III. The Salvation of God’s Word (v. 92)

The psalmist says this: “If Your law had not been my delight, Then I would have perished in my affliction” (Ps. 119:92). He links everything together in this one verse. Without God’s all sufficient Word, he would have perished because of the weight of the trials he was under. Because the psalmist finds his joy in in this sure, faithful, authoritative Word, he is saved from death. The God who preserves, who upholds the heavens and the earth also preserves those who are His. The psalmist would have felt ready to give up and die in the grief of his suffering, in the despair that natural grows out of trouble, if not for this Word. In his darkest hour there is but one thing that keeps him going, that keeps him from despairing altogether – the very Word of God. This is the salvation of God’s Word, not that we would be delivered from our trials, but that amid our trials that we would not despair, but rather by our delight in God’s Word would be sustained, and saved from perishing under their weight. Even in the very fact that the psalmist is still alive he takes hope in, for as the Word of God stands firm, so do those under its influence. Dispite the affliction, he remains, he is upheld and stands, for God’s Word is his delight.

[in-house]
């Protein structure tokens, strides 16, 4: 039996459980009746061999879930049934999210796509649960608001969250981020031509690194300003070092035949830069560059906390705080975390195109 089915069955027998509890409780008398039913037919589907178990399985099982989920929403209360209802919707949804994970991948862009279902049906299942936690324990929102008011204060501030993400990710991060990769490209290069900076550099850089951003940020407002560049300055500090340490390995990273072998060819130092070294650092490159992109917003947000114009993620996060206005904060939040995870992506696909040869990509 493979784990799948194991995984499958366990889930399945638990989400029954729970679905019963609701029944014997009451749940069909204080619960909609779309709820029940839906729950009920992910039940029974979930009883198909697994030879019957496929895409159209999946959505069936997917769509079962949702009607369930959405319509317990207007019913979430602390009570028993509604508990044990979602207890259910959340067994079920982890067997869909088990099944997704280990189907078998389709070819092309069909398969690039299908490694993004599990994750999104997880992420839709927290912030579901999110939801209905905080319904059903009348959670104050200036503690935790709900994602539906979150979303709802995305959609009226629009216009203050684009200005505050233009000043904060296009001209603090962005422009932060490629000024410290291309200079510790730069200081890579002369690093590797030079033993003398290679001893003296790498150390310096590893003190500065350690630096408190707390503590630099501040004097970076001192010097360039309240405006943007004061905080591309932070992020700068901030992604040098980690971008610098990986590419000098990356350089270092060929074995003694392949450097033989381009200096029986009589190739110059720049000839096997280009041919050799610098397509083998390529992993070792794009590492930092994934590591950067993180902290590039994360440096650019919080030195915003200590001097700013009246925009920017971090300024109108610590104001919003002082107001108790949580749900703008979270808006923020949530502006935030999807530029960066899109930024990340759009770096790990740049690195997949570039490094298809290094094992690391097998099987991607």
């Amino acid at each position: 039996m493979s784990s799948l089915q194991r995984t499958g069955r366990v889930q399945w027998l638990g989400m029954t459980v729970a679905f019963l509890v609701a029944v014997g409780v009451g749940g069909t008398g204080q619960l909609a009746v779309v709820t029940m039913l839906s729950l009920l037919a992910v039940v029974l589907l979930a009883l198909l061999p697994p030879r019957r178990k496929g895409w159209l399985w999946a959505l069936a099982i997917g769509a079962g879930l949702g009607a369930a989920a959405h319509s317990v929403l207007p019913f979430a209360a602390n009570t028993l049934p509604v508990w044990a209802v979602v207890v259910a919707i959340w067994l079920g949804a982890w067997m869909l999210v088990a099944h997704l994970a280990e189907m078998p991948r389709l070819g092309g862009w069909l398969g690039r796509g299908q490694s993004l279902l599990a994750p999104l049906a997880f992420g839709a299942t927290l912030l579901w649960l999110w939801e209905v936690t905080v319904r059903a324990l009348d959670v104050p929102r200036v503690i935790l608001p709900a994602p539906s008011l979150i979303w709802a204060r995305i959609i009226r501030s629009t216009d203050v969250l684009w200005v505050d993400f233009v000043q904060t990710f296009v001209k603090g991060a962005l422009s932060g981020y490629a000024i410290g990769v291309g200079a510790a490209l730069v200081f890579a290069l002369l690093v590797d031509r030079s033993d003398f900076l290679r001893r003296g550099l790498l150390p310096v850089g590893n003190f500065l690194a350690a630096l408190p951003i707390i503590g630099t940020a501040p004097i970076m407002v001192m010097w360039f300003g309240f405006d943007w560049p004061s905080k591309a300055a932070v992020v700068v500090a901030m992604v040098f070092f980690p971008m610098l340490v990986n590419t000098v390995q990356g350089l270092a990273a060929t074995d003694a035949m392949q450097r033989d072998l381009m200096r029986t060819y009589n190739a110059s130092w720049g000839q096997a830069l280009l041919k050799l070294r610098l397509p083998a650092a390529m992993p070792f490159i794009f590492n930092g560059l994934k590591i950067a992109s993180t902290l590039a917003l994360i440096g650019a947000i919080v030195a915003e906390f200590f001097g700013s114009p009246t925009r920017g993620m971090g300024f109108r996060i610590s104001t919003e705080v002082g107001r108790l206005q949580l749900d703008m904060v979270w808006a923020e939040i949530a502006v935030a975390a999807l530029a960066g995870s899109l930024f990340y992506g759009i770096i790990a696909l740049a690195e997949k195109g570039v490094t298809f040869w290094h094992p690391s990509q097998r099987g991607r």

If you take the time later to read the whole of this psalm you will notice something after this section, the lamed section – the psalmist’s whole tone changes. Before this section we saw that the psalmist was at the end of his rope, crying out to God, wondering why God was taking so long to come to his aid, wondering if God was even listening. But now the psalmist is reminded of his great hope, for He serves the God of the universe, the God who has promised salvation to His people, the God who controls all things. While his troubles are not over, his perspective has changed, he is no longer so focused on his own desperate situation, but rather has risen to see things from God’s perspective, from an eternal perspective where God is working everything out for his good, for the good of those who love Him and are called according to His purposes. There is much to learn from this psalm, from this faithful man of God who has bared his heart before us – who battled with despair and overcame, by the power of God’s very Word.